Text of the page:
Electronic – Why do some of the IE converter circuits have a large offset voltage

analogcurrent measurementoperational-amplifierswitches

The following circuit is an active current to voltage converter with switchable gain.


Op-amp current to voltage converter with gain switch

Not shown: The inverting input is held low through a 10K resistor when the circuit is powered on but not being used. Whenever a measurement is being made (including calibration measurements where IN is floating), that resistor is disconnected.

Supplies on the analog switches and opamp are +/- 11.5 V. The typical VOUT range is between -10V and +10V.


The circuit is used to measure currents in the nanoamp range. A few mV on the output is significant. Constant offsets are not really a problem, as they can easily be calibrated out by measuring the output with an open input and subtracting that from subsequent measurements.

Each board has 6 or more of these circuits.


The selected op amp has very small (< 10 pA) offset and bias input currents and a very small offset voltage (< 1 mV). It's an AD8625AR.

SW1A and SW1B are different poles of the same CMOS switch (ADG1236). They are switched together to select the feedback resistor, which determines the gain of the converter. The maximum leakage current is 1 nA on source and drain pins, on or off. The switch not shown (for holding the inverting input low through a 10K resistor) has similar performance. Typical leakage currents are very small (< 0.1nA).


The problem I am having is that in some batches of boards, some (or all) of these circuits have large offsets which decay slowly when powered on. However, most boards are perfectly stable at all times, with small offsets.

A typical offset on VOUT with IN floating is < 1 mV. On afflicted boards, the offset can be as high as 120 mV.

When the afflicted boards are powered on, the offset will slowly (after hours of days) stabilize to ~5 mV. After power is removed, the offset accumulates again, so when powering it on after a couple days of being off, it's high again.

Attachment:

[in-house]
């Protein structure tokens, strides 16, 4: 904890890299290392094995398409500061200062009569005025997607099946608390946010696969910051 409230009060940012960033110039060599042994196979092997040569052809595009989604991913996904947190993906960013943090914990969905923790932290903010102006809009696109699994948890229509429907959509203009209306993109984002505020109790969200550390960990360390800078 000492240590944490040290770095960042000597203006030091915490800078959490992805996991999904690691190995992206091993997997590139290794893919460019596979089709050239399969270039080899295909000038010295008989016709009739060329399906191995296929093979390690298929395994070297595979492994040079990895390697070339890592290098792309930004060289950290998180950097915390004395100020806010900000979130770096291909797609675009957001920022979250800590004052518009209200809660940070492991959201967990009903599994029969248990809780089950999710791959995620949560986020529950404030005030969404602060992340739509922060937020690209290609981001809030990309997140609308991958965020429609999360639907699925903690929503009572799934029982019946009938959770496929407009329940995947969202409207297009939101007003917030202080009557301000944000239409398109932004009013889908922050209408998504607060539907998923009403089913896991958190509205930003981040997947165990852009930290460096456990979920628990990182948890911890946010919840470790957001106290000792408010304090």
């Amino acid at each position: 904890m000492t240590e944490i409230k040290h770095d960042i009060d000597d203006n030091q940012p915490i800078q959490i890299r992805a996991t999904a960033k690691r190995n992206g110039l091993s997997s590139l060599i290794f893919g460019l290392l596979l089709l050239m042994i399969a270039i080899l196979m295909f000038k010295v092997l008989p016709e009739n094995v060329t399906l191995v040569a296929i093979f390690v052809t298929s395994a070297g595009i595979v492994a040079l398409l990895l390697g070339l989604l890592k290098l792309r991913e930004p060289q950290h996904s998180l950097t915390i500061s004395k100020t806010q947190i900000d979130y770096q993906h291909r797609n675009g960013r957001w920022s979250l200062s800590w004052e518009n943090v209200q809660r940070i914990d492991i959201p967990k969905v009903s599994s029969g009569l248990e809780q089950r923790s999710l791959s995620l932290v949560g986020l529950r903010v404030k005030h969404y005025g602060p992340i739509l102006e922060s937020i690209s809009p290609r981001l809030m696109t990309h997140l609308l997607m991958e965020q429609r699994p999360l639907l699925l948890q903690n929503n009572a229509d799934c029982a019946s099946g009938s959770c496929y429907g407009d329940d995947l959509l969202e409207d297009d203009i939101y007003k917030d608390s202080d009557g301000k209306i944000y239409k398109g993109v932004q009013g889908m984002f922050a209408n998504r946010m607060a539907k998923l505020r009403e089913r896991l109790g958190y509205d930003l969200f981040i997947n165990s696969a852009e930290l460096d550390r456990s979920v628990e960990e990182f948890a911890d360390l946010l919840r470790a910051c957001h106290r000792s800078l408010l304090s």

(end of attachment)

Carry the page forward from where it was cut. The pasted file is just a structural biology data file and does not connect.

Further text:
Each board has a bunch of these circuits on it. In the first batch of 5 boards, all of them were affected. In the next batch, none were affected. In the most recent batch, each board has one affected circuits, and it isn't always the same one.

At the worst case, the maximum leakage currents of all the analog switches would be 1.2nA, resulting in a 12 mV offset at the highest gain setting, so I don't think that can account for all the offset I'm seeing.

Where else could the offset voltage be coming from? Is there a common board defect that would result in this sort of behavior?

Best Answer

Couple of theories here:

  • How sure are your power supplies are coming up symmetrically?
    If one rail comes up before the other, you may have non-zero output voltages from the op-amp for a very short period of time.
  • Have you implemented all the PCB-layout practices needed for such high-impedances? At minimum, you're going to need guard-rings on all the ultra-high-impedance nodes.
    The National (Now TI) LMC6082 datasheet has a good discussion of what is required to get board-leakage currents low enough to not be a problem.

This will likely not address the possibility that you have dielectric soakage issues, as discussed in @RocketSurgeon's answer.
A good and easy way to test his answer would be to desolder one of the caps on a bad board, and reverse it. If the offset is flipped in the other direction, it's a dielectric soakage issue (because the persistant charge in the cap will have a single polarity). If the offset voltage does not change, the problem is not the capacitor.

One thing I don't see the dielectric soakage issue explaining is why the charge seems to come back when the circuit is unpowered, and go away when it is powered. Since the element that discharges the capacitor is connected continuously across the cap, (e.g C1||R2, C2||R1), the contribution of any current leaking out of the cap should be a constant, and not affected by the supply voltage.

The only thing that comes to mind for me would be that there is something hygroscopic somewhere, and it injects an offset current. When you power the board, it warms up, and drives the moisture out over time. Turn the board off, and it begins to resorb moisture.

One comment I do have is I don't see why you have both SW1A, and SW1B. You can entirely dispose of SW1B. Just tie both of the R/C pairs together, and to the output of the op-amp. When one of the cap/resistor sets is selected, the other will just slowly discharge. As long as one end is floating (which is accomplished by SW1A), the voltage on the other end is irrelevant.